I love it !
Wow this is really extensive! Thanks for sharing, I just started with tiltbrush and Masterpiece Vr using a mixed reality kit
after reading this incredible article, im still left with the question..."but, HOW?!"
A Light In Chorus (ALIC) is a mesmerizing experience. It’s a kind of game you could literally only dream of. Broken Fence Games managed to create a title that looks like no other games out there. It feels like it was made out of sunshine, fireflies and short summer night. But underneath eerie visuals lies a very complicated technology created by two very talented guys. 80.lv had the pleasure to talk with Eliott Johnson the Designer and Artist behind the BAFTA-nominated indie game A Light In Chorus.
About Broken Fence Games
Broken Fence Games is the company name Mat and I are producing ALIC under. We both live/work from our homes and talk via Skype. Mat lives in Oakland and I live just outside of Sheffield in the UK. A Light In Chorus will be our first released game.
Our backgrounds are in Fine Art and post production (we met at art school almost ten years ago). Outside of that we’ve both worked an eclectic range of jobs (techy and non) before we decided to give the indie game thing a go. It certainly helped to have a broad experience base.
A Light In Chorus
We want the world to surprise you as you discover new parts of it so we’re trying not to reveal too much right now. At a base level you’re exploring a bunch of overlapping spaces. When you begin the game you’re wandering around what looks like a dead, grey world- you float through walls and steps instead of colliding.
But as you wander further you encounter coloured lights which illuminate and solidify (ie; make collidable) parts of the dead world around them. The gameplay then becomes about finding ways to materialize more of these lights to build out paths through the space and flesh out the stories of these places.
We want any mechanic we add to use something unique and specific to the aesthetic. One of the ways we’re doing that right now is with object morphing and swapping: allowing you to pick objects or bits of architecture and morph them into other parts. So you can solve a spatial puzzle in multiple ways depending on the pieces you have made available in the environment.
Technology and Tools
We knew the art style would be a challenge to implement and optimize in whatever engine we picked so we ended up making our own. It’s not that we’re necessarily doing more than any other engine is capable but we’re fully in control.
All software has advantages and disadvantages. Working right up against the limits of what you have forces you to be creative and you’re more likely to learn something. Games might be designed to be played a specific way but that doesn’t mean they have to be. It’s the same with software.
We’ve built a bunch of tools specifically to deal with point cloud generation, there isn’t really one way that works for everything. It’s still very hand crafted in a lot of ways. The way we generate the assets is not too far from a normal cg lighting pipeline though. Most points are the results of raycasting of some form. What you see in the game is not a textured model though. It’s a collection of coordinates and other attached data.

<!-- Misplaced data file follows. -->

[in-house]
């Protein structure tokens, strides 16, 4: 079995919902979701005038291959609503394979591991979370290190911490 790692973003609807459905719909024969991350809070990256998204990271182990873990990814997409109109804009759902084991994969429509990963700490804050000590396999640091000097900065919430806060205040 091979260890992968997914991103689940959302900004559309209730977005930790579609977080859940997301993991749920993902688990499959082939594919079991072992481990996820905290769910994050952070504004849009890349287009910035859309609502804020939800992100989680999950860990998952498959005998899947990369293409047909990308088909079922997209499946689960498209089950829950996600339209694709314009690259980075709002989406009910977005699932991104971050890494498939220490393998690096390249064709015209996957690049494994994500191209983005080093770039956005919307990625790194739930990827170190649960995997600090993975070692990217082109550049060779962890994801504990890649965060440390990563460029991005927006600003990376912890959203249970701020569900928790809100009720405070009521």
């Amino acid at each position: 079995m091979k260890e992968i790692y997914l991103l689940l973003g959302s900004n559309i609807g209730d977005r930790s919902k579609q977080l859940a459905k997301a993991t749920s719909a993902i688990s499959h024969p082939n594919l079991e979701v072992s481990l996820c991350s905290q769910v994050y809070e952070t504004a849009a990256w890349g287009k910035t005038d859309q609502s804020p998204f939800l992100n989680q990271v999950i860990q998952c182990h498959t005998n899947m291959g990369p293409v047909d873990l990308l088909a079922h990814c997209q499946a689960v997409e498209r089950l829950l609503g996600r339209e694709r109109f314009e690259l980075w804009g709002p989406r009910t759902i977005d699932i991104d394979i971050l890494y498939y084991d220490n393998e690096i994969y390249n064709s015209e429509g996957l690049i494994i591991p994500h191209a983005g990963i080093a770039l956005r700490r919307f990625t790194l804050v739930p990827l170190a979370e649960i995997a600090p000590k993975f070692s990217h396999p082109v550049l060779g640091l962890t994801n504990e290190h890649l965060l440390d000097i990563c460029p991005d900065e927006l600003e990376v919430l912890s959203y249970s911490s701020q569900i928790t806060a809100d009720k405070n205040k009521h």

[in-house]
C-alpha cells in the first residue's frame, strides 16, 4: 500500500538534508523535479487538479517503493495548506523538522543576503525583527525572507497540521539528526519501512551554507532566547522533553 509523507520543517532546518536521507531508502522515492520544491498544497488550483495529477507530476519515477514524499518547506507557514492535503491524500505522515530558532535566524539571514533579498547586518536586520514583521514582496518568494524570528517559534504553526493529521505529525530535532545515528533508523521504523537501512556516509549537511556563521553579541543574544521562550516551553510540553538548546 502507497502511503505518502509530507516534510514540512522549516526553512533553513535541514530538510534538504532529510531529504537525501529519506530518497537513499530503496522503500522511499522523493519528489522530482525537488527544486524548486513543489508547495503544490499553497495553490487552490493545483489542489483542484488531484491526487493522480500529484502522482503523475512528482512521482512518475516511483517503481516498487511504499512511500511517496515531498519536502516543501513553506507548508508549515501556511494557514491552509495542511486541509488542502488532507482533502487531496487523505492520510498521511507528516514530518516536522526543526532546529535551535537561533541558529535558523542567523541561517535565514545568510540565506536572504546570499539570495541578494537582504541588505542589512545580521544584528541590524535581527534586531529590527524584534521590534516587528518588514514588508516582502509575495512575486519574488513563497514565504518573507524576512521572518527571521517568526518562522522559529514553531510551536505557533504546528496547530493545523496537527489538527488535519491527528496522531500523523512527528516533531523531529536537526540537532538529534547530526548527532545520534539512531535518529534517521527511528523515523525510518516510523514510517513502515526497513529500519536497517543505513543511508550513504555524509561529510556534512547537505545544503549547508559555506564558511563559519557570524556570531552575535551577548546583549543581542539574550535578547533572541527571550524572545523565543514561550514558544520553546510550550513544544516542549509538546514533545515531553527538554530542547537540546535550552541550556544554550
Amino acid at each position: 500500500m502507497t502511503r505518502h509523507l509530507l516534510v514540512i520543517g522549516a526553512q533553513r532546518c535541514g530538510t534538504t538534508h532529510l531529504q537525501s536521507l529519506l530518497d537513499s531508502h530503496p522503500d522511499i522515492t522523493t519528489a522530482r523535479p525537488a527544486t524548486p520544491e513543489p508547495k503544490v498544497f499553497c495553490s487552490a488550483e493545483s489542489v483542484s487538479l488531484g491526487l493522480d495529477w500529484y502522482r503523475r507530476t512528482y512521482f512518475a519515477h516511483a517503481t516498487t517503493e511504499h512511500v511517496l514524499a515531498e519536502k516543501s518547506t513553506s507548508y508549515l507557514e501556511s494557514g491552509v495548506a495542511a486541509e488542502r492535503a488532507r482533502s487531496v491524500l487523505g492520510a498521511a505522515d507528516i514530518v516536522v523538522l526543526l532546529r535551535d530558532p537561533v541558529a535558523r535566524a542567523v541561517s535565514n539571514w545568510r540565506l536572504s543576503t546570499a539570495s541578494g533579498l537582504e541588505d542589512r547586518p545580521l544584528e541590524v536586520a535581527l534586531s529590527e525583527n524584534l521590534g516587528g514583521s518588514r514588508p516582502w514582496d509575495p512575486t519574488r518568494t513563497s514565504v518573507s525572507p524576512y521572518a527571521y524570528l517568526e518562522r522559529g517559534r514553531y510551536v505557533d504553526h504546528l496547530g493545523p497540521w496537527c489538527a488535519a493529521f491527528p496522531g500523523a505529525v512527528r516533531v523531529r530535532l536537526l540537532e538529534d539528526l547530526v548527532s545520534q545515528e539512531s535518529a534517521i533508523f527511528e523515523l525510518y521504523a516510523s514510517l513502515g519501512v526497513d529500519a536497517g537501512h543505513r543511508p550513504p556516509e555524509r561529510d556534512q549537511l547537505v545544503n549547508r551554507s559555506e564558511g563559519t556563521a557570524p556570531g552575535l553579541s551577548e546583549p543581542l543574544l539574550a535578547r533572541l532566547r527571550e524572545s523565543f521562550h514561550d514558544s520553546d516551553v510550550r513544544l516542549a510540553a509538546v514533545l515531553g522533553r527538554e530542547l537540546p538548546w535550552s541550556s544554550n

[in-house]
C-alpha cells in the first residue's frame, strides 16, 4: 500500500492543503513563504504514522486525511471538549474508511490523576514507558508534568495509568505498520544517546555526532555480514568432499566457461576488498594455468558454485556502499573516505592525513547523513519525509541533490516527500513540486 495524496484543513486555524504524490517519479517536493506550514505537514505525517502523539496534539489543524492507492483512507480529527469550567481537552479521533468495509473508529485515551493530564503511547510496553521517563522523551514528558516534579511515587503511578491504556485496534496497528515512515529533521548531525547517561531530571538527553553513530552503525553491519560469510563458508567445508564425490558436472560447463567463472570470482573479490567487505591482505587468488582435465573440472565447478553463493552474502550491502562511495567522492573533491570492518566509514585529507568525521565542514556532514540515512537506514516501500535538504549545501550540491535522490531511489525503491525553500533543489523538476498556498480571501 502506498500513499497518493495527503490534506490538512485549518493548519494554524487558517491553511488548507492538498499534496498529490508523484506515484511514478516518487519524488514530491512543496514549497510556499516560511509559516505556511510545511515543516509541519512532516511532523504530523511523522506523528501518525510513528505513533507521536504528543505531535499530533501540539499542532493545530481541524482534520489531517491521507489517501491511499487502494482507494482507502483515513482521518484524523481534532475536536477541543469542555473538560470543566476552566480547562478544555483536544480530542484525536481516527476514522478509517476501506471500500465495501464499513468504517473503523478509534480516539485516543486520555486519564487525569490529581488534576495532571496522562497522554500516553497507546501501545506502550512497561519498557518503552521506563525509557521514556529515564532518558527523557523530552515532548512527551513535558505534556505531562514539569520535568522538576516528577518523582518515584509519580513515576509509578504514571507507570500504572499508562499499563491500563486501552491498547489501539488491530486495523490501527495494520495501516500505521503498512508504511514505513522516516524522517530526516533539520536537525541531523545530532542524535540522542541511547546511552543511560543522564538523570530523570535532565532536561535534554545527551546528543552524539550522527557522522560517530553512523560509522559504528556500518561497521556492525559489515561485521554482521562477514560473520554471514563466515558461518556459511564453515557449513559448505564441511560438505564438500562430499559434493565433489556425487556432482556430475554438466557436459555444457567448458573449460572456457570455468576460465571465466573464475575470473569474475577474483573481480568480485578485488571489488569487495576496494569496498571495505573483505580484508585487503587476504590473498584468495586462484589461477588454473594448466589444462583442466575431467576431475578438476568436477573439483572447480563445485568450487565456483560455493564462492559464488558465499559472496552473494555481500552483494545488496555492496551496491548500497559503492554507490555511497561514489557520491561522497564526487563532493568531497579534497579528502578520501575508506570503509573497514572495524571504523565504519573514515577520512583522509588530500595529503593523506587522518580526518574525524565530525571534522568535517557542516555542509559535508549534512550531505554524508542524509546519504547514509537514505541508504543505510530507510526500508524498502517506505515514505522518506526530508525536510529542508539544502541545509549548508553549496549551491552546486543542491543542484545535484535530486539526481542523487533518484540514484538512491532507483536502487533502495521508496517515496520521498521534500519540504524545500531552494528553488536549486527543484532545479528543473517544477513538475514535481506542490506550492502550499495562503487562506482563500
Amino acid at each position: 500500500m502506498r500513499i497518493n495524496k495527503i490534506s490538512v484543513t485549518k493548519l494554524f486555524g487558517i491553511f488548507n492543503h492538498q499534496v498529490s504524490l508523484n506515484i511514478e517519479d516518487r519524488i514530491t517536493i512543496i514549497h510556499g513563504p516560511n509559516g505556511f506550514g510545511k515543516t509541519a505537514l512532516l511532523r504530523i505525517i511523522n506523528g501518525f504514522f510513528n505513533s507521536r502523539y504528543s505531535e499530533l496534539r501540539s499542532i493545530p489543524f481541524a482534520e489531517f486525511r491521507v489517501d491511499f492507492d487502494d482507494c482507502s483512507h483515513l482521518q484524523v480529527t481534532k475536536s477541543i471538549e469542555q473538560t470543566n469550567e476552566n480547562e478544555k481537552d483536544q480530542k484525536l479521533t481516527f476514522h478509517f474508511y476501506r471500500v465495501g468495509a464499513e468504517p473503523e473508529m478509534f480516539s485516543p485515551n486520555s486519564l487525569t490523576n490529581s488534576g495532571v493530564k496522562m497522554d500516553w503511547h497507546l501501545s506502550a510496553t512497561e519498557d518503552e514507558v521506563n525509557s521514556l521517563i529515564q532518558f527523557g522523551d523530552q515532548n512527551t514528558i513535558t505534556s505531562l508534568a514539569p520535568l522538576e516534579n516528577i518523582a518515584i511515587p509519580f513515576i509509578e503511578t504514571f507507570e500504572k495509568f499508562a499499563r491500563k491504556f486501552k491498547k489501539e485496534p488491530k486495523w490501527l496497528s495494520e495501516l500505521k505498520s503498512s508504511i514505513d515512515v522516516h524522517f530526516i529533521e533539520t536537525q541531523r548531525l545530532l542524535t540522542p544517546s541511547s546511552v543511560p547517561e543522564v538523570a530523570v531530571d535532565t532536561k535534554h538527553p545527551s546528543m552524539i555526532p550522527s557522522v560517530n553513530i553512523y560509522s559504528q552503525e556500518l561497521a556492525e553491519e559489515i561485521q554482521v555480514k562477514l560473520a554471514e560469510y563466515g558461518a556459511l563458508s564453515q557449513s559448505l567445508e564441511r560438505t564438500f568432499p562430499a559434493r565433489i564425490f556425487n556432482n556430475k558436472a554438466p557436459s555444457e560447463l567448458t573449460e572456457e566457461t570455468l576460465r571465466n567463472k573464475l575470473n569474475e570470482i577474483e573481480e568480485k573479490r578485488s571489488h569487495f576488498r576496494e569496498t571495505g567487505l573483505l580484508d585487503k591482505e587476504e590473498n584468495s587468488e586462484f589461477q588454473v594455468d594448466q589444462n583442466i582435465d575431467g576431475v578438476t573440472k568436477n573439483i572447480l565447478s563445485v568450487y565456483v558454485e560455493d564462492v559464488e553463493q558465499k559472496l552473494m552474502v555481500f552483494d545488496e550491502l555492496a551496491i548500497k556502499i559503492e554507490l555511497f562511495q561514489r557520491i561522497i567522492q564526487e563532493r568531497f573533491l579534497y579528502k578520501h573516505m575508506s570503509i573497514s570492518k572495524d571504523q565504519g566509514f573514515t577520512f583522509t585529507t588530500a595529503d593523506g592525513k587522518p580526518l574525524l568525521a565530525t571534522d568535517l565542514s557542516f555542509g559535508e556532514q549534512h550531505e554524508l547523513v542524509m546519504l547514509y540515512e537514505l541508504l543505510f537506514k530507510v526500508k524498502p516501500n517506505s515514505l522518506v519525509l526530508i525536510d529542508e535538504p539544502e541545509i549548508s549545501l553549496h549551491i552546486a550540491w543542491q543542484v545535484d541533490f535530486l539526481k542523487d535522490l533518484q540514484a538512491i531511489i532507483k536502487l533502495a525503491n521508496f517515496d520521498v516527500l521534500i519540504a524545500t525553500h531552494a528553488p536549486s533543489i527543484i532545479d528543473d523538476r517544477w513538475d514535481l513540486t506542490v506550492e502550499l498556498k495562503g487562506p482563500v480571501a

Inspirations and Gameplay
The game came out of some research I’d been doing for an art piece about how visual technology relates to our understanding of landscape. As part of that I had come across these SONAR scans of shipwrecks on the sea bed. They were haunting and beautiful. I wanted to get closer to them and knew it would be difficult to gain access to the raw data, so I went about constructing some tools to generate versions of my own. That’s where the raycasting comes in.
We’re trying to make the most of what we’ve got with the art style and a part of that is seeing how we can use forms or actions that are unique to particles/point clouds to act as indicators to the player. The game is really about learning to read what the landscape is telling you, so we’re trying to indicate things that might normally use a UI with the environment instead- stars, wind gusts, displacements etc. It’s one of the most difficult parts of the design and still very much a work in progress.
Our Greenlight went really well, and having a little community of people behind us definitely helped. We’ve been to seven events with the game over the last year, some big, some small. It all helps, you never know who you will meet. People have been great about spreading the word, retweeting videos etc. It’s so unbelievably rewarding to see people enjoy the thing you’ve spent hours working in isolation on, staggering. It really means so much to us.
Games in Museums
We wouldn’t be making A Light In Chorus if we didn’t think it was art.
I don’t feel that games really need museums to legitimize them as art though. Even if I can sympathise with the desire to see them there. Ultimately putting games in museums is more of a symbolic gesture than anything else. I wouldn’t seek out the experience of playing a game in a gallery over playing it at home unless it was in some way relevant to the game.
If anything I’d say that having games in traditional art museums may be counter-productive for anyone really invested in the argument for games as art, as ultimately you’re giving art museums more power to decide what constitutes “real” culture.
One of the nice things about games is that (broadly speaking) you have this much larger reach. Your art can be in someone’s pocket, on their phone, or in the living room on the TV. Whether it’s seen as art or not is irrelevant if it’s still having some effect, still communicating something in a way, or with a nuance that wouldn’t be possible without it, that’s all I’d really ask of any art.